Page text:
You expect someone who owes you money to pay up, or otherwise, commits to clearing their dues. Sometimes, it’s not the case, and they might even start ignoring your attempts to collect the debt. If that is the case, it may be time to explore wage garnishment.
It is an effective method of collecting money you are owed, especially when you have sued and won yet the debtor still doesn’t pay up. Writ of garnishment is provided under Florida law whereby you recover your debt directly from a third party who owes your defendant, such as the salary and wages owed by the employer.
Are there limits on wage garnishment?
Remember, you must have a court judgment that your debtor owes you money to garnish their wages. Even then, there are limits on the amount of wages you can garnish from your debtor. For example, there is a garnishment limit of 25% on weekly wages or the amount over 30 times the Federal hourly minimum wage in Florida.
In addition, some exemptions may apply if your debtor is considered head of family. It means that they are providing more than half the support of a child or dependent in this case, you can only garnish their wages which go about $750 per week. If they earn less than that, you cannot garnish their wages.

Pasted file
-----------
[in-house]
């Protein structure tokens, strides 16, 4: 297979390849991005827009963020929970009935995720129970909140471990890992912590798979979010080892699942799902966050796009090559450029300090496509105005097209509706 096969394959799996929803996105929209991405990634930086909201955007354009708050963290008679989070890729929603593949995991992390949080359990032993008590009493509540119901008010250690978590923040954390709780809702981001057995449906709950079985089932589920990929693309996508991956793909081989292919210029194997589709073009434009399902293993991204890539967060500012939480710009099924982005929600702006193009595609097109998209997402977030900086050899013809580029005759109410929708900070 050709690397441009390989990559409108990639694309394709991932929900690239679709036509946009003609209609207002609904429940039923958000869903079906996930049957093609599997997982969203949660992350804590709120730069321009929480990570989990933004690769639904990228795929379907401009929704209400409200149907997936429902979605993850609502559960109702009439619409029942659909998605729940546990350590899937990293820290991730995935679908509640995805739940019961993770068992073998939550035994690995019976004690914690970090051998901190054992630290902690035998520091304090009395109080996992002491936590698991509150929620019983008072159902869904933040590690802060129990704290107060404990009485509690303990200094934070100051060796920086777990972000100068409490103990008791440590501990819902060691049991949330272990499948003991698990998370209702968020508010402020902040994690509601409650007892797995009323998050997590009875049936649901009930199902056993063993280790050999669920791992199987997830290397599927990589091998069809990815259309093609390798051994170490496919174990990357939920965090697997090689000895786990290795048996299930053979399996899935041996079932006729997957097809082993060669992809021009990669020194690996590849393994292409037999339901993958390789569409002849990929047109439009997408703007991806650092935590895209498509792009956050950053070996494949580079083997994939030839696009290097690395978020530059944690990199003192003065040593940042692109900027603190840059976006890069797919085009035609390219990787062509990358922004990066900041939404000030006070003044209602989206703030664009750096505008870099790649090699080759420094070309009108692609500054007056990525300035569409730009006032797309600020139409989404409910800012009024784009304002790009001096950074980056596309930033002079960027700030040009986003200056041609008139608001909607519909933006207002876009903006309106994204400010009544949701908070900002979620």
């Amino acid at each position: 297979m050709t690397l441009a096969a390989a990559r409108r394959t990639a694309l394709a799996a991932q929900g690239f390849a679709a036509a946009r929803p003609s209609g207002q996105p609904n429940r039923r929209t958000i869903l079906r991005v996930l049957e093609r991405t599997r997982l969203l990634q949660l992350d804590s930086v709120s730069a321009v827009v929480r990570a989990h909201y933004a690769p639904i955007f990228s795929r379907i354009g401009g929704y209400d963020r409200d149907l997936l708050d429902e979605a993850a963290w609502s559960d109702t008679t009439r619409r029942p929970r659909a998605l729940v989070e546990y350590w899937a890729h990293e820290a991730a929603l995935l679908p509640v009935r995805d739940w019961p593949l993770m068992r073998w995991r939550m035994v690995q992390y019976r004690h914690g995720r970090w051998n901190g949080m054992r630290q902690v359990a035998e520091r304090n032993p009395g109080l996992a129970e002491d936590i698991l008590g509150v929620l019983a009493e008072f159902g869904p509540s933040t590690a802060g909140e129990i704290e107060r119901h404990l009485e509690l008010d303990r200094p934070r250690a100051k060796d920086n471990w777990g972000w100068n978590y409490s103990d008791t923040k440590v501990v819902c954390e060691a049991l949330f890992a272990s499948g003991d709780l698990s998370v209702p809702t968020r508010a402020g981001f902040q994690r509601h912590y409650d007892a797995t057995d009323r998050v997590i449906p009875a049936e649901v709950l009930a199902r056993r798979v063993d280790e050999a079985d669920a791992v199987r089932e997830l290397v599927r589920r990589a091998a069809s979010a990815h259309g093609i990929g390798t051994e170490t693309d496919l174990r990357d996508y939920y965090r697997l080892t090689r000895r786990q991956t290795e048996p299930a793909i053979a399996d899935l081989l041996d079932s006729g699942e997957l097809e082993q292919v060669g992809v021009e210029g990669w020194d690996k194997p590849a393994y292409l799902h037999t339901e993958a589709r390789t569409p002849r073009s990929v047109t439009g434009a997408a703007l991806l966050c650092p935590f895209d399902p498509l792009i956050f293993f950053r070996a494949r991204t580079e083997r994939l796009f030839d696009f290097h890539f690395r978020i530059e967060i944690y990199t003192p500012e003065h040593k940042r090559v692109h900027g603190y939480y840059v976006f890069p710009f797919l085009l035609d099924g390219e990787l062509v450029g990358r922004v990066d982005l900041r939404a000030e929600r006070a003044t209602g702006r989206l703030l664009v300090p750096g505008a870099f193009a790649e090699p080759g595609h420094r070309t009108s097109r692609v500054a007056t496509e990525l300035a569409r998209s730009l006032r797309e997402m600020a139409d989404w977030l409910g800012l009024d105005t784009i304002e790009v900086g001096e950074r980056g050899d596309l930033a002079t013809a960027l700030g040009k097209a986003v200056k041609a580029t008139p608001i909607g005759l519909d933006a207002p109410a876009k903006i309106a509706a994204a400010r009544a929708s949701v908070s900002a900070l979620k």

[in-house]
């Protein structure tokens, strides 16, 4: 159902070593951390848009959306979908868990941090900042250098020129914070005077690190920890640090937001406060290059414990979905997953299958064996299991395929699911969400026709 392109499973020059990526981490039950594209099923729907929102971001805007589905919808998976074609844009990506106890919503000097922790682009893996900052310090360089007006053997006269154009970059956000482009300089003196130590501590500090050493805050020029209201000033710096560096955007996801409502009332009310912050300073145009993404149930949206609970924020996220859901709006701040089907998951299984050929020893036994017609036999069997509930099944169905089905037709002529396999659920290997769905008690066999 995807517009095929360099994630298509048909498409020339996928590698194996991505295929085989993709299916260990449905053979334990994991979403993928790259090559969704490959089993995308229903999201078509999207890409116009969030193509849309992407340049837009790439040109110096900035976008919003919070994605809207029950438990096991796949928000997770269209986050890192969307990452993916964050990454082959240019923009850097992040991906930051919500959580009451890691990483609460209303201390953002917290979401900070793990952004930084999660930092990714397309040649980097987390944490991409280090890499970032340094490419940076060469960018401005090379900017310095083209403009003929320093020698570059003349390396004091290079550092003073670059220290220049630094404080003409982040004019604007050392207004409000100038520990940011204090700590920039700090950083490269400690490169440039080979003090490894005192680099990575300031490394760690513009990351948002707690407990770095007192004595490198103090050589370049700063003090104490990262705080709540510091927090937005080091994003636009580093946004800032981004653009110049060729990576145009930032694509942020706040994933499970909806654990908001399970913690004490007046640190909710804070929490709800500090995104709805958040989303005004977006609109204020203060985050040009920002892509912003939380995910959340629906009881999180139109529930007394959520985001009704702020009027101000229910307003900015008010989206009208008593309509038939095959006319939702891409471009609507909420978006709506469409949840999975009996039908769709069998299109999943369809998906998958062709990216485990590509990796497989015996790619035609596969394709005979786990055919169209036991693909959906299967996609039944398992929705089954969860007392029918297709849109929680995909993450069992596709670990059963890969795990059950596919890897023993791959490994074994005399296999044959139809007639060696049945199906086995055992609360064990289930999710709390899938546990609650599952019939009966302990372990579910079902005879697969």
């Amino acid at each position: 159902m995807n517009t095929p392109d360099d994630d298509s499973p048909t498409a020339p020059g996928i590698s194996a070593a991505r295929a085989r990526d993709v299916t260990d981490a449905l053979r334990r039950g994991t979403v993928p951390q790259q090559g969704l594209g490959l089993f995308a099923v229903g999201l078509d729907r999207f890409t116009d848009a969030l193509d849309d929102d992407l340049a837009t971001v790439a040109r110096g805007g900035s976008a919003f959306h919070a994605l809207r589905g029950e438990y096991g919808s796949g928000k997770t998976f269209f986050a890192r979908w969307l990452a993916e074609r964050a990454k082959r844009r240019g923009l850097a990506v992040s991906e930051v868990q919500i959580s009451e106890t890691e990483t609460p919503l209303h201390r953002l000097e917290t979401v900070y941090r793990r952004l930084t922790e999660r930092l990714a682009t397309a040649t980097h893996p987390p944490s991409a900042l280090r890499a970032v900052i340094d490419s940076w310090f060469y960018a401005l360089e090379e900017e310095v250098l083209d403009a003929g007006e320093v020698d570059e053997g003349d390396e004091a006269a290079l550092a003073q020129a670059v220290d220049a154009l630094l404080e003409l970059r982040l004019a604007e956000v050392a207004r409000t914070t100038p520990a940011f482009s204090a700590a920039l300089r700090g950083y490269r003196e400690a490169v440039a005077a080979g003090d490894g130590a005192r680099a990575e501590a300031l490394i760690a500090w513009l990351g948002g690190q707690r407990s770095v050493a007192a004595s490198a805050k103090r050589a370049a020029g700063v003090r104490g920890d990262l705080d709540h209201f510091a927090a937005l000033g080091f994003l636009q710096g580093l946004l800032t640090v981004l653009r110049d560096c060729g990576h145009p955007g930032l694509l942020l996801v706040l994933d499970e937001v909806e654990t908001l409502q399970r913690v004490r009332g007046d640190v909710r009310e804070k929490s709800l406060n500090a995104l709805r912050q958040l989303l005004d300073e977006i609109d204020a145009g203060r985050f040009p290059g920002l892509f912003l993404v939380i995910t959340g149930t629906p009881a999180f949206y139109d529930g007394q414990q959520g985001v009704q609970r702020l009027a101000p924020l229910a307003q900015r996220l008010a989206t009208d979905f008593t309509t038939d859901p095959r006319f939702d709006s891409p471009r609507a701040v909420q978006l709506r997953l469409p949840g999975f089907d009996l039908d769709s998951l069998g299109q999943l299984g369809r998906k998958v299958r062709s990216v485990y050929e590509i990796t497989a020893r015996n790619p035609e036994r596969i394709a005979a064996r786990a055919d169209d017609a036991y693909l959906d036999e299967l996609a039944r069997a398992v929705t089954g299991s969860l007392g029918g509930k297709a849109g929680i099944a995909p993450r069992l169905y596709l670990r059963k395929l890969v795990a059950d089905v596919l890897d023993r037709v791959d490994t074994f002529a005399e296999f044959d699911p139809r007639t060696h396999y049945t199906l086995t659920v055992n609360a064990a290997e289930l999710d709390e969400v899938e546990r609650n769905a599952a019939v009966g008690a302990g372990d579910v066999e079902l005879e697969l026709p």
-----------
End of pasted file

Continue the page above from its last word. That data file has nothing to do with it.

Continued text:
Safeguarding your interest
If you are thinking of filing a garnishment against a debtor, it is crucial to do so with the correct information. A procedural effect could be detrimental to your efforts which is why you need to understand Florida’s garnishment process.
In the end, successful debt recovery is all that you are after. Don’t let a small mistake ruin your right to recover what you deserve.